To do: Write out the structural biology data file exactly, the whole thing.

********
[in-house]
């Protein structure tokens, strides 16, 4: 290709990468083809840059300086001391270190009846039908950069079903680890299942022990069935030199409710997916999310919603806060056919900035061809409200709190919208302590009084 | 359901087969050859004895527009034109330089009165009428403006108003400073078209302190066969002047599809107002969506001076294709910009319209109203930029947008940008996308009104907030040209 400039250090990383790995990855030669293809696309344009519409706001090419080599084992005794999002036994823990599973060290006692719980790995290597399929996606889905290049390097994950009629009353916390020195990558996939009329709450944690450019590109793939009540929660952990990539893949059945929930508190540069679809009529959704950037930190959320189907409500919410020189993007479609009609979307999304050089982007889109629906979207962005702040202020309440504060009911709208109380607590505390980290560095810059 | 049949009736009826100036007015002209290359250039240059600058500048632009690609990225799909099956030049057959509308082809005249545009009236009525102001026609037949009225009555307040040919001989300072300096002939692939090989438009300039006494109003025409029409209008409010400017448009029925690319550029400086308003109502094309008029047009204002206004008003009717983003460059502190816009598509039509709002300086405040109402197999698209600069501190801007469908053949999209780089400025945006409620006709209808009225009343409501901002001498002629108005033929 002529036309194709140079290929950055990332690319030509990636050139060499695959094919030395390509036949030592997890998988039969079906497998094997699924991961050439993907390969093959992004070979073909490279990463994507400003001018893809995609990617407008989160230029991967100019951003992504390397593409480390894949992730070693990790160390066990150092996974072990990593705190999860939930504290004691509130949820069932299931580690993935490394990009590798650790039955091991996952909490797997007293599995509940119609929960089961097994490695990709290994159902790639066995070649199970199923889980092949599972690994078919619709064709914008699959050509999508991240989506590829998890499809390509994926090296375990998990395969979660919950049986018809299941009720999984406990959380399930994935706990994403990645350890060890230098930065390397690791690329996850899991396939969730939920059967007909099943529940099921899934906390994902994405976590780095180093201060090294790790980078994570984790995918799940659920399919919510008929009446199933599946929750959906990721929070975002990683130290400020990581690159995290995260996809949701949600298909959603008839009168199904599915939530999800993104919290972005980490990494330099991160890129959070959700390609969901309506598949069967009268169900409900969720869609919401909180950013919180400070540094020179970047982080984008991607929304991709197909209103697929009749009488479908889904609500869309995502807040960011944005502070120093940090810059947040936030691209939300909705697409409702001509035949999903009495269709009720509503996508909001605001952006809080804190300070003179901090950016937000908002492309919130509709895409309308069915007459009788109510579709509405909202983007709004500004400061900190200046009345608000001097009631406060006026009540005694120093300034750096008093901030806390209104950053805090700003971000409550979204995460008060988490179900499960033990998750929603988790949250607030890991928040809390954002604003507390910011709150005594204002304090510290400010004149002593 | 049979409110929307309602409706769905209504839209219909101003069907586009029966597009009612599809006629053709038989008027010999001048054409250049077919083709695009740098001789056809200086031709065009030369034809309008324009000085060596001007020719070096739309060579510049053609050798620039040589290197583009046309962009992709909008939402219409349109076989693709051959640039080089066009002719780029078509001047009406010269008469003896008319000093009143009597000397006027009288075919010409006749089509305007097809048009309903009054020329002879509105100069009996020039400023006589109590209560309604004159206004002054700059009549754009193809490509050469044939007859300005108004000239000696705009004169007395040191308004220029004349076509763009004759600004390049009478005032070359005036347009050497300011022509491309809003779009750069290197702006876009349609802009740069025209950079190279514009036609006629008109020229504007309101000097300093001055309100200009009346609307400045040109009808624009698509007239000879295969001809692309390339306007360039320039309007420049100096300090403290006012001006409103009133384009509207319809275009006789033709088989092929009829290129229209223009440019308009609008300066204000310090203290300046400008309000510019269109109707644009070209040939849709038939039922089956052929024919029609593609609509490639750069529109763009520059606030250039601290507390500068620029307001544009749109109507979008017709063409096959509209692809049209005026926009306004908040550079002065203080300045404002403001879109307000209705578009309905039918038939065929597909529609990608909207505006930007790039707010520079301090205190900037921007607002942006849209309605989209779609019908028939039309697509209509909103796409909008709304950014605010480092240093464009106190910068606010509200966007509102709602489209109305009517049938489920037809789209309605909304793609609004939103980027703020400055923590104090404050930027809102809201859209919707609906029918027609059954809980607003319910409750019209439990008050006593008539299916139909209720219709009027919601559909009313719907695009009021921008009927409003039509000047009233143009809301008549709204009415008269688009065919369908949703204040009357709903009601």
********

[in-house]
């Protein structure tokens, strides 16, 4: 290709990468083809840059300086001391270190009846039908950069079903680890299942022990069935030199409710997916999310919603806060056919900035061809409200709190919208302590009084 | 359901087969050859004895527009034109330089009165009428403006108003400073078209302190066969002047599809107002969506001076294709910009319209109203930029947008940008996308009104907030040209 400039250090990383790995990855030669293809696309344009519409706001090419080599084992005794999002036994823990599973060290006692719980790995290597399929996606889905290049390097994950009629009353916390020195990558996939009329709450944690450019590109793939009540929660952990990539893949059945929930508190540069679809009529959704950037930190959320189907409500919410020189993007479609009609979307999304050089982007889109629906979207962005702040202020309440504060009911709208109380607590505390980290560095810059 | 049949009736009826100036007015002209290359250039240059600058500048632009690609990225799909099956030049057959509308082809005249545009009236009525102001026609037949009225009555307040040919001989300072300096002939692939090989438009300039006494109003025409029409209008409010400017448009029925690319550029400086308003109502094309008029047009204002206004008003009717983003460059502190816009598509039509709002300086405040109402197999698209600069501190801007469908053949999209780089400025945006409620006709209808009225009343409501901002001498002629108005033929 002529036309194709140079290929950055990332690319030509990636050139060499695959094919030395390509036949030592997890998988039969079906497998094997699924991961050439993907390969093959992004070979073909490279990463994507400003001018893809995609990617407008989160230029991967100019951003992504390397593409480390894949992730070693990790160390066990150092996974072990990593705190999860939930504290004691509130949820069932299931580690993935490394990009590798650790039955091991996952909490797997007293599995509940119609929960089961097994490695990709290994159902790639066995070649199970199923889980092949599972690994078919619709064709914008699959050509999508991240989506590829998890499809390509994926090296375990998990395969979660919950049986018809299941009720999984406990959380399930994935706990994403990645350890060890230098930065390397690791690329996850899991396939969730939920059967007909099943529940099921899934906390994902994405976590780095180093201060090294790790980078994570984790995918799940659920399919919510008929009446199933599946929750959906990721929070975002990683130290400020990581690159995290995260996809949701949600298909959603008839009168199904599915939530999800993104919290972005980490990494330099991160890129959070959700390609969901309506598949069967009268169900409900969720869609919401909180950013919180400070540094020179970047982080984008991607929304991709197909209103697929009749009488479908889904609500869309995502807040960011944005502070120093940090810059947040936030691209939300909705697409409702001509035949999903009495269709009720509503996508909001605001952006809080804190300070003179901090950016937000908002492309919130509709895409309308069915007459009788109510579709509405909202983007709004500004400061900190200046009345608000001097009631406060006026009540005694120093300034750096008093901030806390209104950053805090700003971000409550979204995460008060988490179900499960033990998750929603988790949250607030890991928040809390954002604003507390910011709150005594204002304090510290400010004149002593 | 049979409110929307309602409706769905209504839209219909101003069907586009029966597009009612599809006629053709038989008027010999001048054409250049077919083709695009740098001789056809200086031709065009030369034809309008324009000085060596001007020719070096739309060579510049053609050798620039040589290197583009046309962009992709909008939402219409349109076989693709051959640039080089066009002719780029078509001047009406010269008469003896008319000093009143009597000397006027009288075919010409006749089509305007097809048009309903009054020329002879509105100069009996020039400023006589109590209560309604004159206004002054700059009549754009193809490509050469044939007859300005108004000239000696705009004169007395040191308004220029004349076509763009004759600004390049009478005032070359005036347009050497300011022509491309809003779009750069290197702006876009349609802009740069025209950079190279514009036609006629008109020229504007309101000097300093001055309100200009009346609307400045040109009808624009698509007239000879295969001809692309390339306007360039320039309007420049100096300090403290006012001006409103009133384009509207319809275009006789033709088989092929009829290129229209223009440019308009609008300066204000310090203290300046400008309000510019269109109707644009070209040939849709038939039922089956052929024919029609593609609509490639750069529109763009520059606030250039601290507390500068620029307001544009749109109507979008017709063409096959509209692809049209005026926009306004908040550079002065203080300045404002403001879109307000209705578009309905039918038939065929597909529609990608909207505006930007790039707010520079301090205190900037921007607002942006849209309605989209779609019908028939039309697509209509909103796409909008709304950014605010480092240093464009106190910068606010509200966007509102709602489209109305009517049938489920037809789209309605909304793609609004939103980027703020400055923590104090404050930027809102809201859209919707609906029918027609059954809980607003319910409750019209439990008050006593008539299916139909209720219709009027919601559909009313719907695009009021921008009927409003039509000047009233143009809301008549709204009415008269688009065919369908949703204040009357709903009601």